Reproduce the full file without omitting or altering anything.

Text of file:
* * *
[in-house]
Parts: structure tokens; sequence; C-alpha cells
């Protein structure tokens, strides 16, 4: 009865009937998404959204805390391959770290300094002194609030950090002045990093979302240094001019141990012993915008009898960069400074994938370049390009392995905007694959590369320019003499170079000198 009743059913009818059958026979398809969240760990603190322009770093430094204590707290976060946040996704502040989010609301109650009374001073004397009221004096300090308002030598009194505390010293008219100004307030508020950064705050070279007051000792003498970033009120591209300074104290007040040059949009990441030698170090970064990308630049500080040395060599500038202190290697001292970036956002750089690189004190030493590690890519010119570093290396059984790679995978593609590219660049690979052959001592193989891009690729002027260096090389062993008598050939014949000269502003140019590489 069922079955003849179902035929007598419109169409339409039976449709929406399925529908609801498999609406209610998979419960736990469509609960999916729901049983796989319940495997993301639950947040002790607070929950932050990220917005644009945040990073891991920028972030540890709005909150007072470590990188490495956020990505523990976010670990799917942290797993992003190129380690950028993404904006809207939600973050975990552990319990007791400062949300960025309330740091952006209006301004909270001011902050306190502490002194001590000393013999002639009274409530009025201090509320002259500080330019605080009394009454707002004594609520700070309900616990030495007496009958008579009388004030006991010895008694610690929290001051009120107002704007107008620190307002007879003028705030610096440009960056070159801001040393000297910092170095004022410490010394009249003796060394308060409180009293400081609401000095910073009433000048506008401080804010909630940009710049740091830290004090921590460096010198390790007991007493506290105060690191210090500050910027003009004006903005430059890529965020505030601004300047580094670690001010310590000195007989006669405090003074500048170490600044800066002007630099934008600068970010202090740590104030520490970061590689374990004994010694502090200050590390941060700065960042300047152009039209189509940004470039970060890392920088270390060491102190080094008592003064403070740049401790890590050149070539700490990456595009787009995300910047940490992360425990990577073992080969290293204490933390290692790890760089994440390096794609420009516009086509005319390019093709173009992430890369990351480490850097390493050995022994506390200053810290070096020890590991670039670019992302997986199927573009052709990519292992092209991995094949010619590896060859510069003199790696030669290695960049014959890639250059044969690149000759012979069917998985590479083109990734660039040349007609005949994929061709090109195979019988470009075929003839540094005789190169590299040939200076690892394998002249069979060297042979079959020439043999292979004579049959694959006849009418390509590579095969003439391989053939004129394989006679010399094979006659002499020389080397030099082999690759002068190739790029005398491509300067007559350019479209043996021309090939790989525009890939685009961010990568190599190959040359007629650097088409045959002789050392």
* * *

[in-house]
Parts: structure tokens; sequence; C-alpha cells
């Protein structure tokens, strides 16, 4: 009865009937998404959204805390391959770290300094002194609030950090002045990093979302240094001019141990012993915008009898960069400074994938370049390009392995905007694959590369320019003499170079000198 009743059913009818059958026979398809969240760990603190322009770093430094204590707290976060946040996704502040989010609301109650009374001073004397009221004096300090308002030598009194505390010293008219100004307030508020950064705050070279007051000792003498970033009120591209300074104290007040040059949009990441030698170090970064990308630049500080040395060599500038202190290697001292970036956002750089690189004190030493590690890519010119570093290396059984790679995978593609590219660049690979052959001592193989891009690729002027260096090389062993008598050939014949000269502003140019590489 069922079955003849179902035929007598419109169409339409039976449709929406399925529908609801498999609406209610998979419960736990469509609960999916729901049983796989319940495997993301639950947040002790607070929950932050990220917005644009945040990073891991920028972030540890709005909150007072470590990188490495956020990505523990976010670990799917942290797993992003190129380690950028993404904006809207939600973050975990552990319990007791400062949300960025309330740091952006209006301004909270001011902050306190502490002194001590000393013999002639009274409530009025201090509320002259500080330019605080009394009454707002004594609520700070309900616990030495007496009958008579009388004030006991010895008694610690929290001051009120107002704007107008620190307002007879003028705030610096440009960056070159801001040393000297910092170095004022410490010394009249003796060394308060409180009293400081609401000095910073009433000048506008401080804010909630940009710049740091830290004090921590460096010198390790007991007493506290105060690191210090500050910027003009004006903005430059890529965020505030601004300047580094670690001010310590000195007989006669405090003074500048170490600044800066002007630099934008600068970010202090740590104030520490970061590689374990004994010694502090200050590390941060700065960042300047152009039209189509940004470039970060890392920088270390060491102190080094008592003064403070740049401790890590050149070539700490990456595009787009995300910047940490992360425990990577073992080969290293204490933390290692790890760089994440390096794609420009516009086509005319390019093709173009992430890369990351480490850097390493050995022994506390200053810290070096020890590991670039670019992302997986199927573009052709990519292992092209991995094949010619590896060859510069003199790696030669290695960049014959890639250059044969690149000759012979069917998985590479083109990734660039040349007609005949994929061709090109195979019988470009075929003839540094005789190169590299040939200076690892394998002249069979060297042979079959020439043999292979004579049959694959006849009418390509590579095969003439391989053939004129394989006679010399094979006659002499020389080397030099082999690759002068190739790029005398491509300067007559350019479209043996021309090939790989525009890939685009961010990568190599190959040359007629650097088409045959002789050392």